It was soccer that brought Aaron Sironi to psychology.
But it was his Christian faith that imbued his counseling practice with a new perspective. And now Sironi is bringing that to Billings, at the new local branch of the Philadelphia-based Christian Counseling and Education Foundation.
Sironi, who grew up in Madison, Wis., the youngest of four boys, naturally was drawn to athletics. At Taylor College, a Christian liberal-arts school in Indiana, he played soccer for four years.
“I didn’t have any idea what I was going to do,” he said, sitting in his West End office inside the Peacemaker Ministries building. “My coach was the chair of the department of psychology. I liked my coach, and psychology was interesting to me, so I ended up a psych major.”
Along the way he added a Spanish major after working with Mexican orphans and finding himself drawn to other cultures. Sironi graduated in 1996 and moved to Florida where his grandfather was ill with cancer, so he could lend his grandmother support.
His Spanish language skills helped him land a job as a child and family counselor in a county-funded program.
“I didn’t have a clue what I was doing,” he said, adding that most of the counselors had graduate degrees. “The first year I about died, working without the training, but I came up to speed pretty quickly.”
He realized he needed more schooling. so he moved west, to Southern California, to attend the School of Psychology at Fuller Theological Seminary. He earned a master’s degree in marital and family therapy in 2001.
Sironi worked in Los Angeles County for three years, doing community mental-health work, working with kids, adolescents and families on issues such as abuse, neglect, and with those with severe emotional disabilities.
The experience drained him, and Sironi decided to get out of the field. He struggled with a disconnect he felt between his faith and his work.
“I was a Christian who was a licensed counselor, but I was trained to see things psychologically,” Sironi said. “And so that’s how I counseled, through a psychological lens. I had a hard time putting the two together.”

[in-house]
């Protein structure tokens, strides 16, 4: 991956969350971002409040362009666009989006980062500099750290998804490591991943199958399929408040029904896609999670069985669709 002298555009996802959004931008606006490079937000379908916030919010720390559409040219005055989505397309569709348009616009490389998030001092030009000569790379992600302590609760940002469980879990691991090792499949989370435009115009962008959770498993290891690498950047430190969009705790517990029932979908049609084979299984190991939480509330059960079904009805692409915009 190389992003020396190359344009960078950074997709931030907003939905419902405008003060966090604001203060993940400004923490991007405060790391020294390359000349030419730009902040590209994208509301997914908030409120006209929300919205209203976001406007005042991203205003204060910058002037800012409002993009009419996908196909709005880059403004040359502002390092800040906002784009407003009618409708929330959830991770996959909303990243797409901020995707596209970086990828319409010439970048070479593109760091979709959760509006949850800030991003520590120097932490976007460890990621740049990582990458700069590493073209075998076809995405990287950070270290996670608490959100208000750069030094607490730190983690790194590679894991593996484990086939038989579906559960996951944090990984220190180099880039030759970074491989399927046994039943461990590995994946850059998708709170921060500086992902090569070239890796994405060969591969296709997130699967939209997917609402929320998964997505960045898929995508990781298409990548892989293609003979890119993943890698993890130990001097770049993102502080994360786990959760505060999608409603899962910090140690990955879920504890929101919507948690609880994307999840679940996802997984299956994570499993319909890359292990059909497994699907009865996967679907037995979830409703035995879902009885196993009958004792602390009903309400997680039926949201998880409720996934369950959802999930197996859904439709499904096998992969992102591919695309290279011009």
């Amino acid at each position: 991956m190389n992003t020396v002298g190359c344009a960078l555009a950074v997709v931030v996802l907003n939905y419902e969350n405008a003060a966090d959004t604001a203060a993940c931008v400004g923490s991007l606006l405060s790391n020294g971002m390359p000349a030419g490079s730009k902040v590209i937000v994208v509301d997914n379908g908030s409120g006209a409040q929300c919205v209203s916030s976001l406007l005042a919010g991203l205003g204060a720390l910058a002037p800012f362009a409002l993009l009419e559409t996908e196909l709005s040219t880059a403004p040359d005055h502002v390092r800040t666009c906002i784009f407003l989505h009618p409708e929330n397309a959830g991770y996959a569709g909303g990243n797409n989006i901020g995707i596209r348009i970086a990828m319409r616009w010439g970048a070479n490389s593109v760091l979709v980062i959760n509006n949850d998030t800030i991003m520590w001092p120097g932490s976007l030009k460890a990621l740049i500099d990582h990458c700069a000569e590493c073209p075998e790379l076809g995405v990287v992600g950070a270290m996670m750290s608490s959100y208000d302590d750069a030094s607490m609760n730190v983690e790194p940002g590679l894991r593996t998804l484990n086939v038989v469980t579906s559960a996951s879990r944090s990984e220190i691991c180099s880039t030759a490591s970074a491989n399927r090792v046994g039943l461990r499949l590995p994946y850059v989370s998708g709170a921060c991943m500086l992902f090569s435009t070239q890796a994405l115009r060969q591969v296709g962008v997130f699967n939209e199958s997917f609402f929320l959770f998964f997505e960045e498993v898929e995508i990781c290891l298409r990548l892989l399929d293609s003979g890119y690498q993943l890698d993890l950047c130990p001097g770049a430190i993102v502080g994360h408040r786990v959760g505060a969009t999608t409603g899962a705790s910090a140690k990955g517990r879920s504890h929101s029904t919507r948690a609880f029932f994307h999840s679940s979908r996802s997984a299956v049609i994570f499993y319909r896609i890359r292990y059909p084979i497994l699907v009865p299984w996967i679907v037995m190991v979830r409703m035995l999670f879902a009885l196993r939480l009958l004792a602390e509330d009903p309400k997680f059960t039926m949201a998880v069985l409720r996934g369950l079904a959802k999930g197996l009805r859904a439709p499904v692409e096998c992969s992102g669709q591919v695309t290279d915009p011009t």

His psychology training has given him insight into the powerful influences on the human soul: physiology, environment, personality and family systems. But it seemed as if the psychological theories he learned in school ran on a parallel track to Christianity, but never met.
“Which of those leads, most importantly, to a relationship with a Creator, a redeemer, a judge who rescues me from my self-centered life and reconnects me to living for my Creator?” he asked. “None of them.”
Cognitive behavioral theory will help a person attack an irrational and maladaptive way of thinking — the self-talk that leads to behavior and emotions, Sironi said. But people aren’t created only to talk to themselves, they are meant to talk to God, to pray, to seek his wisdom.
“So cognitive behavior therapy is atheistic,” he said. “It might lead to higher functioning behavior, but it is godless. It leads to selfishness.”
He turned from counseling to accounting, getting the training in Billings to work in the field that had simpler answers.
“In accounting you can fix things like that,” he said, snapping his fingers. “You don’t fix people like that. Change happens over the course of years, if not decades. I liked being able to fix things in a matter of minutes.”
Sironi started meeting with an elder in his church who engaged him in discussions about people and how they change, integrating a biblical perspective. That man invited him to join him at Christian Counseling and Education Foundation’s annual conference.
“There was a unifying gathering around Christ and his good news as applied to the many problems of living,” Sironi said. “And these gospel applications addressed the counseling complexities in ways I had never imagined before.”
The speakers talked about Christ in ways that meaningfully addressed schizophrenia, bipolar and other disorders, he said. They had mined rich theological truths that, applied to these problems, could change peoples’ lives.
“It was at the CCEF annual conference that I first caught a glimpse of a well-developed ‘faith psychology’ that did more than repackage secular theories,” Sironi said.
Back in Billings, he returned to the mental-health field a few months later. He eventually decided to go back to school to cement the techniques he learned about at the conference, so he and his wife, Kellie, moved to Philadelphia to train with CCEF.
He studied academically for a year and then did a counseling residency for about year that involved teaching, training and advanced supervision as he counseled. Now that he’s back in Billings, as an affiliate of CCEF, his goal is to counsel people, as well as to help train pastors, fellow therapists and lay people on how to help people tackle the tough issues of life using a more biblical approach.
“I like to lead trainings like seminars on how we as Christians can see who we are, how we grow and change and help one another,” Sironi said.
Contact Susan Olp at firstname.lastname@example.org or at 657-1281.